Joseph Priestley (1733-1804)
Joseph Priestley, English chemist and Nonconformist minister, was born in Birstall on March 13th 1733, the son of a cloth-dresser.
After four years at a Dissenting academy in Daventry, he became a minister at Needham Market in Suffolk in 1755. In 1758 he moved Nantwich, where he opened a school at which the elementary lessons were varied with experiments in natural philosophy. Three years later he removed to Warrington as classical tutor in a new academy, and there he attended lectures on chemistry and pursued those studies in electricity which gained him the fellowship of the Royal Society in 1766 and supplied him with material for his History of Electricity.
In 1767 he was appointed to the charge of Mill Hill Chapel at Leeds, where he wrote many political tracts hostile to the attitude of the government towards the American colonies. He also began his researches into "different kinds of airs," getting a plentiful supply of "fixed air" from a brewery next door to his house. These scientific experiments were to lead to the discovery of oxygen.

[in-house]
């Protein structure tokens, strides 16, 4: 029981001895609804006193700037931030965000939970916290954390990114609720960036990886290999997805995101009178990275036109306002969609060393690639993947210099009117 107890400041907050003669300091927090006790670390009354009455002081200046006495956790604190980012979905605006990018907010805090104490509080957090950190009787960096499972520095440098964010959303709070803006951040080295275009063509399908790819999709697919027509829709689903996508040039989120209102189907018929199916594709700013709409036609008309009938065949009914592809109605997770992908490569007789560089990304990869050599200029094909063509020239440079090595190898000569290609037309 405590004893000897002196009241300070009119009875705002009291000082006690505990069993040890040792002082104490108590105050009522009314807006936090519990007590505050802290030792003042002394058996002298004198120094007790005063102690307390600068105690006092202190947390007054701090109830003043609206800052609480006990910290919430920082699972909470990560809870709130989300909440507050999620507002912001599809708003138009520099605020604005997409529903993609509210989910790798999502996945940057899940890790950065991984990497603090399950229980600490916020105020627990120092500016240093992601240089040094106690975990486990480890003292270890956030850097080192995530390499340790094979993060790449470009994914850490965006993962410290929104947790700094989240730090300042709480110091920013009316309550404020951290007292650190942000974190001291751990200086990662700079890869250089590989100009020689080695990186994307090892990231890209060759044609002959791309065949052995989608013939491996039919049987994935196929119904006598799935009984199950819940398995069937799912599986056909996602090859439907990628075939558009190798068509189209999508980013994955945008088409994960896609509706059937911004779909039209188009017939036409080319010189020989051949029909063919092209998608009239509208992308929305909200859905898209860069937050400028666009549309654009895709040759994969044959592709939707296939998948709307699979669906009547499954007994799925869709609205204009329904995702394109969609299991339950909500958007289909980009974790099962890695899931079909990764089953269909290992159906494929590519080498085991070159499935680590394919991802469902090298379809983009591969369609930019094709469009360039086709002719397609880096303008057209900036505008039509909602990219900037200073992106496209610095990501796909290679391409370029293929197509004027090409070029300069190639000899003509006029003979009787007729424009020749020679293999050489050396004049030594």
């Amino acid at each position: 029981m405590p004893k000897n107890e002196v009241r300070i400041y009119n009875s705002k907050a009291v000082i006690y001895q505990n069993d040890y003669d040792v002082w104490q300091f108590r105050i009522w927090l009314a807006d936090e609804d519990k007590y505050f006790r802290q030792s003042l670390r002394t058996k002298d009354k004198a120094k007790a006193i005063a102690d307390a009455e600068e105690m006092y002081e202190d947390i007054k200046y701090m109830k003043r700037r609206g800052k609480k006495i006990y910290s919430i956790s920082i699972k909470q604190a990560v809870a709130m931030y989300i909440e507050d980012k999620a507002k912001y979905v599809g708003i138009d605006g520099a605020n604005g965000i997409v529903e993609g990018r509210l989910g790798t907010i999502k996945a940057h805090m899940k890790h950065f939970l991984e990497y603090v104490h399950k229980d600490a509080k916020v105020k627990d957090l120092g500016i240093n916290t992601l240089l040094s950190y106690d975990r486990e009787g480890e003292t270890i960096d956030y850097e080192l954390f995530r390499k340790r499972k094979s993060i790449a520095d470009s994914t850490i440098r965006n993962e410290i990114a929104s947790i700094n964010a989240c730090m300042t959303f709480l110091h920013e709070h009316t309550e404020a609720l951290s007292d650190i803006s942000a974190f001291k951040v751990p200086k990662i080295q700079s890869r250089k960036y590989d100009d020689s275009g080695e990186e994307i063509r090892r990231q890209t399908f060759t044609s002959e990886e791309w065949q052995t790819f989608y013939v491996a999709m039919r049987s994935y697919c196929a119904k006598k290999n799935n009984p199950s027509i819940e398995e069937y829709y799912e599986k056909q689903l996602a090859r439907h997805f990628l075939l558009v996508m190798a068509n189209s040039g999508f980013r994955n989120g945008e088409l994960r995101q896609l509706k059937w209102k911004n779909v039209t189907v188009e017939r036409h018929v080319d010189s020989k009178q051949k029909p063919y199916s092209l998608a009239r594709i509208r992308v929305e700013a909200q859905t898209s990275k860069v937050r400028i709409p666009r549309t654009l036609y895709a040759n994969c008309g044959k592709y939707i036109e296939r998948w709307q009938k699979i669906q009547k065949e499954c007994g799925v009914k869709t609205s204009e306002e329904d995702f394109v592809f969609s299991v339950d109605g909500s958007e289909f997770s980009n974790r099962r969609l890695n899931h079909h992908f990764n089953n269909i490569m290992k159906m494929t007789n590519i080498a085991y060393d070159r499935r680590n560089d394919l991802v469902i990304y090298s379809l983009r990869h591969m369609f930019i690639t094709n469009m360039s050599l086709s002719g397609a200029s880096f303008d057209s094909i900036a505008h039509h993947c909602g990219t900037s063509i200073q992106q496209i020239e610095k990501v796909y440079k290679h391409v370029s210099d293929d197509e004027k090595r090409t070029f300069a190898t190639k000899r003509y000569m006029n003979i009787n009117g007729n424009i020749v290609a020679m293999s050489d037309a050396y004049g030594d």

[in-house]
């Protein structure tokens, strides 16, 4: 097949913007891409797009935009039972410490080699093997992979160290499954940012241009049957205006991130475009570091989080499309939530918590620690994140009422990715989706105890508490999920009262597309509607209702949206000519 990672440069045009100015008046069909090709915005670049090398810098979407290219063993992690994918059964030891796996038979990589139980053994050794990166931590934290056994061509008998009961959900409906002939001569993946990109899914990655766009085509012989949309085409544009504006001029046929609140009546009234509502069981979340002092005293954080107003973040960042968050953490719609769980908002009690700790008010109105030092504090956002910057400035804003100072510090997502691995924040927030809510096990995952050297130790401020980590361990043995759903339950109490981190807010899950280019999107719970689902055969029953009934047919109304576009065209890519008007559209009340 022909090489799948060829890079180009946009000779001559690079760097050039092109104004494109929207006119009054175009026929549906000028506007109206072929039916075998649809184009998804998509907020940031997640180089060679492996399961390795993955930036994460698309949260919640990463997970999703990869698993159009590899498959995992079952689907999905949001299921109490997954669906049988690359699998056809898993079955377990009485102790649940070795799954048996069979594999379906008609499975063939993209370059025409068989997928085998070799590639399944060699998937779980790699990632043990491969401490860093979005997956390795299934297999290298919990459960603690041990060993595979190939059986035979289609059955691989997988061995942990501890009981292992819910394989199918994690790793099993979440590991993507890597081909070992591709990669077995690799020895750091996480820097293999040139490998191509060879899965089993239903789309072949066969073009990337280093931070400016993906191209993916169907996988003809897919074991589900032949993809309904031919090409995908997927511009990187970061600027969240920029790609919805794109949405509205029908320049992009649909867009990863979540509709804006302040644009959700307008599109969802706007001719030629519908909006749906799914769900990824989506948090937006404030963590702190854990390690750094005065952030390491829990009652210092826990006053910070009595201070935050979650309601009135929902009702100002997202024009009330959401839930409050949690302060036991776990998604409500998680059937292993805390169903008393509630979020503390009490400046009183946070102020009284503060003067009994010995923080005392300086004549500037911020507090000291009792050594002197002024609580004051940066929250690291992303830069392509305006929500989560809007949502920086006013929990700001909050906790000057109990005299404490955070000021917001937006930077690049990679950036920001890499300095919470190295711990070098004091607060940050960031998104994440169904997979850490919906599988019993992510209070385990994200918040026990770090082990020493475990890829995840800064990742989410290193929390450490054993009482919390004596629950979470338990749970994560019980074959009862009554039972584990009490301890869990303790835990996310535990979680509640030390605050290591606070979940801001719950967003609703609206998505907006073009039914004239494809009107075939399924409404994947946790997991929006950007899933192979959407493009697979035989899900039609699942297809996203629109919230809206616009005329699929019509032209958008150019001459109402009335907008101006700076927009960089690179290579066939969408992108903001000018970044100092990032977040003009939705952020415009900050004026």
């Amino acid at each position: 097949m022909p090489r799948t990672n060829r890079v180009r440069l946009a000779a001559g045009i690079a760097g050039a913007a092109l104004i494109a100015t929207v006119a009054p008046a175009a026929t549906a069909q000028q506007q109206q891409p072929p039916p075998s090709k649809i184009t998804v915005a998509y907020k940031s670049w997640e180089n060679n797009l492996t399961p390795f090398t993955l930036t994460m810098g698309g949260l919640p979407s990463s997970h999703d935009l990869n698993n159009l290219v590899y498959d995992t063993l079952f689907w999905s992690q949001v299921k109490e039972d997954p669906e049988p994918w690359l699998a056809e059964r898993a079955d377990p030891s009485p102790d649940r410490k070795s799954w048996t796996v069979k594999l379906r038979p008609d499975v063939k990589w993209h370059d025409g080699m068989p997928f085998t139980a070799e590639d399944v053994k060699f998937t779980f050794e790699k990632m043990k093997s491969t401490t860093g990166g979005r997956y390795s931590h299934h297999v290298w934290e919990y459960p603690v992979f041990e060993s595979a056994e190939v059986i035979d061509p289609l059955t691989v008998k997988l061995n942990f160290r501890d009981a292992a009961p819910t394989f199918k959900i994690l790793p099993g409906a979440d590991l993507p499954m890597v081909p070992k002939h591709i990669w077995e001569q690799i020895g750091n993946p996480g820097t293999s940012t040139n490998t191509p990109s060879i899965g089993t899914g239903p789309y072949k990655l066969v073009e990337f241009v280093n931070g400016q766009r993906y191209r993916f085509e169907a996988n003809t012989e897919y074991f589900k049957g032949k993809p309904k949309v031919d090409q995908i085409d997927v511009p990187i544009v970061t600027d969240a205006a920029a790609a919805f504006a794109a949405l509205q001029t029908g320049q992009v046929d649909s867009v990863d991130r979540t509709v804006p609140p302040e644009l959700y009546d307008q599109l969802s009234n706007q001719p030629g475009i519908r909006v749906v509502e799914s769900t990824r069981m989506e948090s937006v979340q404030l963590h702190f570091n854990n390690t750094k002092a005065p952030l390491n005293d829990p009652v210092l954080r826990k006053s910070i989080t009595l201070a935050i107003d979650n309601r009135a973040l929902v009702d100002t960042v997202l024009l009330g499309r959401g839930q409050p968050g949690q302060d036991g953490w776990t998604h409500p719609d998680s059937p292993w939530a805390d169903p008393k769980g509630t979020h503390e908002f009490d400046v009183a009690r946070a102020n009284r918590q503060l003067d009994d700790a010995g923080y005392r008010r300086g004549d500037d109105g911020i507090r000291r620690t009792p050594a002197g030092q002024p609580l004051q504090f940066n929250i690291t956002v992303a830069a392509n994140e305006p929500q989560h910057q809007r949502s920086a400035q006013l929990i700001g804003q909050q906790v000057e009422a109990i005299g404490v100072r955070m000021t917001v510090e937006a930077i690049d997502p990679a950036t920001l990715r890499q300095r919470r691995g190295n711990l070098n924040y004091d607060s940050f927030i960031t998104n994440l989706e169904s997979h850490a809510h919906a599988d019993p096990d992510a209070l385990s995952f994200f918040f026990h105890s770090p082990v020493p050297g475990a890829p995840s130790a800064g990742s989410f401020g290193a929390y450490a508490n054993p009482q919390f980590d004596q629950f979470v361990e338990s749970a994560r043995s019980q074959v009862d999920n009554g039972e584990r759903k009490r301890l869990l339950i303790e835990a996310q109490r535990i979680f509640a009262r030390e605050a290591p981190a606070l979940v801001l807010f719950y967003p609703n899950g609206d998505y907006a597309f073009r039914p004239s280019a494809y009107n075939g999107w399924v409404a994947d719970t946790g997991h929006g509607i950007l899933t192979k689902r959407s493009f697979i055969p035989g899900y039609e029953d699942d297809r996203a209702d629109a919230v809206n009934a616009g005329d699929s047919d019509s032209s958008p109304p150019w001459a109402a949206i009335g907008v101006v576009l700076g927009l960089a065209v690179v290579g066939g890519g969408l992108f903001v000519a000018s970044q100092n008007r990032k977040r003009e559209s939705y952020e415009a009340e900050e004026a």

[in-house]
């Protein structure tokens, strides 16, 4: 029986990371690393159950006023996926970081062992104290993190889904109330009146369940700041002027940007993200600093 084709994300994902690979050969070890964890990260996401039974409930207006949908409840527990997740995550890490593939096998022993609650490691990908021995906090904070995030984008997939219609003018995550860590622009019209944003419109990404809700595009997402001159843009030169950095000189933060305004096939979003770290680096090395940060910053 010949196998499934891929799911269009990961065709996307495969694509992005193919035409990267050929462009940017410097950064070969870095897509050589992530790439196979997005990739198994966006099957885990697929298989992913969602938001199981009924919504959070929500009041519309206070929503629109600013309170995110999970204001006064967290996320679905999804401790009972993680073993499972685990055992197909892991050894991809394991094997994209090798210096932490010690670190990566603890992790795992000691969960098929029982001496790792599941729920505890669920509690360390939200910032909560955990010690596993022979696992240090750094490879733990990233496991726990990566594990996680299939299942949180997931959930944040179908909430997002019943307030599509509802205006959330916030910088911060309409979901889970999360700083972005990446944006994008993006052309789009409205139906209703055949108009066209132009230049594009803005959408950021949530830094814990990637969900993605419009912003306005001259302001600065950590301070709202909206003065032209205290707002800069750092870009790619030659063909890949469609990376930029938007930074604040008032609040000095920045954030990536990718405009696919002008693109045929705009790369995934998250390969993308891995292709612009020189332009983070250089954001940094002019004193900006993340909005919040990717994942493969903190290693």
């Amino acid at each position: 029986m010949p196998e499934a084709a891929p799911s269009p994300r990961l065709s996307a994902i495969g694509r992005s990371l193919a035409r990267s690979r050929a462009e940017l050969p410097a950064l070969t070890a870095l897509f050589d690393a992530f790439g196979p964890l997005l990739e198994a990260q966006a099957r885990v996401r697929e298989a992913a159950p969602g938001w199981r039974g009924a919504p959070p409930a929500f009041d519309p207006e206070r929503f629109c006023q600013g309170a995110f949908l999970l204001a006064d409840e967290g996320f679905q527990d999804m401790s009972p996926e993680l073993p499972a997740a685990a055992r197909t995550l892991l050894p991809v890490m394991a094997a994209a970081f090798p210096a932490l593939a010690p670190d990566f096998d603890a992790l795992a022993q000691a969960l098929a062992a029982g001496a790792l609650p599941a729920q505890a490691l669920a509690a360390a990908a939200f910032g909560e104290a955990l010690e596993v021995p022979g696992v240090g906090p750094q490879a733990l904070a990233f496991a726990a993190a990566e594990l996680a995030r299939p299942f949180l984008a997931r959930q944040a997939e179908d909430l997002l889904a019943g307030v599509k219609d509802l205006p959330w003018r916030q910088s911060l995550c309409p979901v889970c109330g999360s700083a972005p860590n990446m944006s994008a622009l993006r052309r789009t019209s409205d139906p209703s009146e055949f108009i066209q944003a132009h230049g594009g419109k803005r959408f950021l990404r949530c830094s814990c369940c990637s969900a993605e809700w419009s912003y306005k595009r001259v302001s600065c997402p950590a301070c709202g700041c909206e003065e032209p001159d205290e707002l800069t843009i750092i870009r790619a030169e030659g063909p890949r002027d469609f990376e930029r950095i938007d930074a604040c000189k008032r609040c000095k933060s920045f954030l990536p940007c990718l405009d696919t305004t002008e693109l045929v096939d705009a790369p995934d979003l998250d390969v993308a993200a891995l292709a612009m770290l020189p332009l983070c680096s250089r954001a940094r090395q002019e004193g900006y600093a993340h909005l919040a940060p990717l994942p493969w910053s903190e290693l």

By the end of 1771 Priestley's scientific reputation was so great that he was suggested for the post of "astronomer" to Captain Cook's second expedition to the South Seas, but his unorthodox opinions were objectionable to certain officials and the appointment was not ratified.
In 1774, as literary companion, he accompanied Lord Shelburne on a continental tour and published Letters to a Philosophical Unbeliever.
He was elected to the French Academy of Sciences in 1772 and to the St Petersburg Academy in 1780.
He later resided in Birmingham and in London, and in 1794 emigrated to America where he died in 1804.